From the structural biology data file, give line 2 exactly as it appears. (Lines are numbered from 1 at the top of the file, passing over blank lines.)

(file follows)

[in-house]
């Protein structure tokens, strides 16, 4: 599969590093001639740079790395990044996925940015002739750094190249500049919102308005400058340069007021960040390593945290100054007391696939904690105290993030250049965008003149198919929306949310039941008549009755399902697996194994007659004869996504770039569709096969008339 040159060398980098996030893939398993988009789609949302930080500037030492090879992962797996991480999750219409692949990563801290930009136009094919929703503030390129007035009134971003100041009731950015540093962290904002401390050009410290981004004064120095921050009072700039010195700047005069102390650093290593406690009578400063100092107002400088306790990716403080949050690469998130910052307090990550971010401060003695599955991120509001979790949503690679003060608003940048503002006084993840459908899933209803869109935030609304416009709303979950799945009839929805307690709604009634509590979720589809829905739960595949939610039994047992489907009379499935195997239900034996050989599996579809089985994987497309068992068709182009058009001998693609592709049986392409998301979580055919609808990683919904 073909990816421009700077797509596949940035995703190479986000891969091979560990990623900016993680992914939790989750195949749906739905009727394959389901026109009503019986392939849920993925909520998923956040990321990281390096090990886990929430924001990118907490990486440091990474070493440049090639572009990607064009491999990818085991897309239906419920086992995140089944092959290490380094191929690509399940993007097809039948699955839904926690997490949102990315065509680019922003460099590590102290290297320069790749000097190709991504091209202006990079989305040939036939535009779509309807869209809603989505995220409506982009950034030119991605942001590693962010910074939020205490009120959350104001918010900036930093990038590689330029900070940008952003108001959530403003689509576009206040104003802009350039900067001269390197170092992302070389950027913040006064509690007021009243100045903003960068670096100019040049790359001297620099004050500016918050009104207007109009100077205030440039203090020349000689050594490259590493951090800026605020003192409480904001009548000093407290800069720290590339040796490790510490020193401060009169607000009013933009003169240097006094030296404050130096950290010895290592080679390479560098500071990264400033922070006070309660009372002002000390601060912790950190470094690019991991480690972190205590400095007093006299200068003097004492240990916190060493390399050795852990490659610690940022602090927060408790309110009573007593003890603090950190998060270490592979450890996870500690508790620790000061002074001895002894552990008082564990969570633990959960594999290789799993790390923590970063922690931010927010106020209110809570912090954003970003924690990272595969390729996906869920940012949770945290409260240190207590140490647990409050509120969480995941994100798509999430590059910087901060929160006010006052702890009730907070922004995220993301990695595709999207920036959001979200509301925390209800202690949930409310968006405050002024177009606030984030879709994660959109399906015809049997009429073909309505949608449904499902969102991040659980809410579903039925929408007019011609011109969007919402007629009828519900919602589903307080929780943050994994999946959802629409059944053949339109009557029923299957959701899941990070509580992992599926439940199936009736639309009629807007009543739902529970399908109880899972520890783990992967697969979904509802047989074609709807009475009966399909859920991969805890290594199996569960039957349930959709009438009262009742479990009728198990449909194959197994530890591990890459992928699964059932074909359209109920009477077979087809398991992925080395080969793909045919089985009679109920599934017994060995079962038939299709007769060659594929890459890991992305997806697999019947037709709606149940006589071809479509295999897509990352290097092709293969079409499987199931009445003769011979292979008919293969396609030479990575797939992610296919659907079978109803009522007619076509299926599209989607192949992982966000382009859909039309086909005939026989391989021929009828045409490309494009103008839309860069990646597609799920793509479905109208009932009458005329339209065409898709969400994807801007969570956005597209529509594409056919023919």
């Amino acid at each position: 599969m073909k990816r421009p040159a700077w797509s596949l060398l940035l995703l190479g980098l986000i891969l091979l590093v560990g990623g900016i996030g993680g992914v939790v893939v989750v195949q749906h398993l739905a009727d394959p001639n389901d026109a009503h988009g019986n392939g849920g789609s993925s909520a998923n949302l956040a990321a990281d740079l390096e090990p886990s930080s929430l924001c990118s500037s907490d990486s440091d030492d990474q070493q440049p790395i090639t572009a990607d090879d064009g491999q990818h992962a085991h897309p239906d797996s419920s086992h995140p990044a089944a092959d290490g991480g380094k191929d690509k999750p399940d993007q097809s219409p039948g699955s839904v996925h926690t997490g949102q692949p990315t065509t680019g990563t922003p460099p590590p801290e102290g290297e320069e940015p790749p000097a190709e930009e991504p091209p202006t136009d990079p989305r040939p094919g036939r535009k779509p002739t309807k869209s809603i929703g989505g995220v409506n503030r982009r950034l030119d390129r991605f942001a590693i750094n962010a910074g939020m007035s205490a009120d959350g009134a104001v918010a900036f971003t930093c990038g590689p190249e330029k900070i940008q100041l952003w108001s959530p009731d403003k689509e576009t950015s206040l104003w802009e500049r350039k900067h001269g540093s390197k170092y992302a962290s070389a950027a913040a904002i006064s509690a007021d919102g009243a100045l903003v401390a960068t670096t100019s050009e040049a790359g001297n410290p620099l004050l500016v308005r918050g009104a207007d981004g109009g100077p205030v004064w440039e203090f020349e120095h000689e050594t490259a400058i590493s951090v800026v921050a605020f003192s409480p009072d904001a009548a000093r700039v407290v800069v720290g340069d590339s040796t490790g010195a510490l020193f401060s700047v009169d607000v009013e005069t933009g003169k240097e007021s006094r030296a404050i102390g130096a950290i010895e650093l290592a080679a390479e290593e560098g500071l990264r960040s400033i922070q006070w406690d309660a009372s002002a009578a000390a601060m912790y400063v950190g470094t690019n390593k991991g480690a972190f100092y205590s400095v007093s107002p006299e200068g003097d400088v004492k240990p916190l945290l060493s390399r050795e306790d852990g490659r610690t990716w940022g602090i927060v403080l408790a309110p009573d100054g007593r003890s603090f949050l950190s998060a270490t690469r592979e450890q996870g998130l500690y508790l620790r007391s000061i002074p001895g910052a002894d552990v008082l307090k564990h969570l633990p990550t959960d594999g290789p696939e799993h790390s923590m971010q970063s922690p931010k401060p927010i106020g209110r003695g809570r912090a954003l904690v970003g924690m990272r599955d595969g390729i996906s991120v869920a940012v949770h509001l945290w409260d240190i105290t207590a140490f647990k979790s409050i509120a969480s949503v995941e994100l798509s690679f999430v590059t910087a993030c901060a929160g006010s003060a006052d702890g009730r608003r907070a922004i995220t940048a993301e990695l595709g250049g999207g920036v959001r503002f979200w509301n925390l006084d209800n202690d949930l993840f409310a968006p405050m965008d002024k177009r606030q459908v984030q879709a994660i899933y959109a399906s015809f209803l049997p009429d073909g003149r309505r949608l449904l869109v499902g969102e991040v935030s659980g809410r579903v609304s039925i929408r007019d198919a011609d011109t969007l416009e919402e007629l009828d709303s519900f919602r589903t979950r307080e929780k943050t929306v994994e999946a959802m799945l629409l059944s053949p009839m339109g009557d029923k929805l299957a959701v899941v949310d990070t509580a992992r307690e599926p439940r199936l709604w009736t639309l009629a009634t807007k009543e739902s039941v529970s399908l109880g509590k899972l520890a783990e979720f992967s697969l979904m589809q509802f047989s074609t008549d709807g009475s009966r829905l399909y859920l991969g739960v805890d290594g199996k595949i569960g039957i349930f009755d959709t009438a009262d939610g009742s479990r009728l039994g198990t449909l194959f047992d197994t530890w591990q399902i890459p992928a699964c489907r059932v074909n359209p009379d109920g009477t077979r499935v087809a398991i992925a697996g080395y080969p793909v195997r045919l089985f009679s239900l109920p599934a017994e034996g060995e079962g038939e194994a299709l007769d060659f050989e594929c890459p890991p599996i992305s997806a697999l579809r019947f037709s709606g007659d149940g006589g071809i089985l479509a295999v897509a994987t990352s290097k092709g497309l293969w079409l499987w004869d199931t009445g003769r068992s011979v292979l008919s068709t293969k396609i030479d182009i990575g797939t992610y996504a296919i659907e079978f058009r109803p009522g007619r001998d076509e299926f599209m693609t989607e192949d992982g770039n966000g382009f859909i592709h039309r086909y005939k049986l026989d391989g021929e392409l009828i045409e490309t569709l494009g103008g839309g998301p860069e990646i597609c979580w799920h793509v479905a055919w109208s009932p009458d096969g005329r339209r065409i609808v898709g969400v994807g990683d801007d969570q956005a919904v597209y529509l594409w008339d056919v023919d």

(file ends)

């Protein structure tokens, strides 16, 4: 599969590093001639740079790395990044996925940015002739750094190249500049919102308005400058340069007021960040390593945290100054007391696939904690105290993030250049965008003149198919929306949310039941008549009755399902697996194994007659004869996504770039569709096969008339 040159060398980098996030893939398993988009789609949302930080500037030492090879992962797996991480999750219409692949990563801290930009136009094919929703503030390129007035009134971003100041009731950015540093962290904002401390050009410290981004004064120095921050009072700039010195700047005069102390650093290593406690009578400063100092107002400088306790990716403080949050690469998130910052307090990550971010401060003695599955991120509001979790949503690679003060608003940048503002006084993840459908899933209803869109935030609304416009709303979950799945009839929805307690709604009634509590979720589809829905739960595949939610039994047992489907009379499935195997239900034996050989599996579809089985994987497309068992068709182009058009001998693609592709049986392409998301979580055919609808990683919904 073909990816421009700077797509596949940035995703190479986000891969091979560990990623900016993680992914939790989750195949749906739905009727394959389901026109009503019986392939849920993925909520998923956040990321990281390096090990886990929430924001990118907490990486440091990474070493440049090639572009990607064009491999990818085991897309239906419920086992995140089944092959290490380094191929690509399940993007097809039948699955839904926690997490949102990315065509680019922003460099590590102290290297320069790749000097190709991504091209202006990079989305040939036939535009779509309807869209809603989505995220409506982009950034030119991605942001590693962010910074939020205490009120959350104001918010900036930093990038590689330029900070940008952003108001959530403003689509576009206040104003802009350039900067001269390197170092992302070389950027913040006064509690007021009243100045903003960068670096100019040049790359001297620099004050500016918050009104207007109009100077205030440039203090020349000689050594490259590493951090800026605020003192409480904001009548000093407290800069720290590339040796490790510490020193401060009169607000009013933009003169240097006094030296404050130096950290010895290592080679390479560098500071990264400033922070006070309660009372002002000390601060912790950190470094690019991991480690972190205590400095007093006299200068003097004492240990916190060493390399050795852990490659610690940022602090927060408790309110009573007593003890603090950190998060270490592979450890996870500690508790620790000061002074001895002894552990008082564990969570633990959960594999290789799993790390923590970063922690931010927010106020209110809570912090954003970003924690990272595969390729996906869920940012949770945290409260240190207590140490647990409050509120969480995941994100798509999430590059910087901060929160006010006052702890009730907070922004995220993301990695595709999207920036959001979200509301925390209800202690949930409310968006405050002024177009606030984030879709994660959109399906015809049997009429073909309505949608449904499902969102991040659980809410579903039925929408007019011609011109969007919402007629009828519900919602589903307080929780943050994994999946959802629409059944053949339109009557029923299957959701899941990070509580992992599926439940199936009736639309009629807007009543739902529970399908109880899972520890783990992967697969979904509802047989074609709807009475009966399909859920991969805890290594199996569960039957349930959709009438009262009742479990009728198990449909194959197994530890591990890459992928699964059932074909359209109920009477077979087809398991992925080395080969793909045919089985009679109920599934017994060995079962038939299709007769060659594929890459890991992305997806697999019947037709709606149940006589071809479509295999897509990352290097092709293969079409499987199931009445003769011979292979008919293969396609030479990575797939992610296919659907079978109803009522007619076509299926599209989607192949992982966000382009859909039309086909005939026989391989021929009828045409490309494009103008839309860069990646597609799920793509479905109208009932009458005329339209065409898709969400994807801007969570956005597209529509594409056919023919």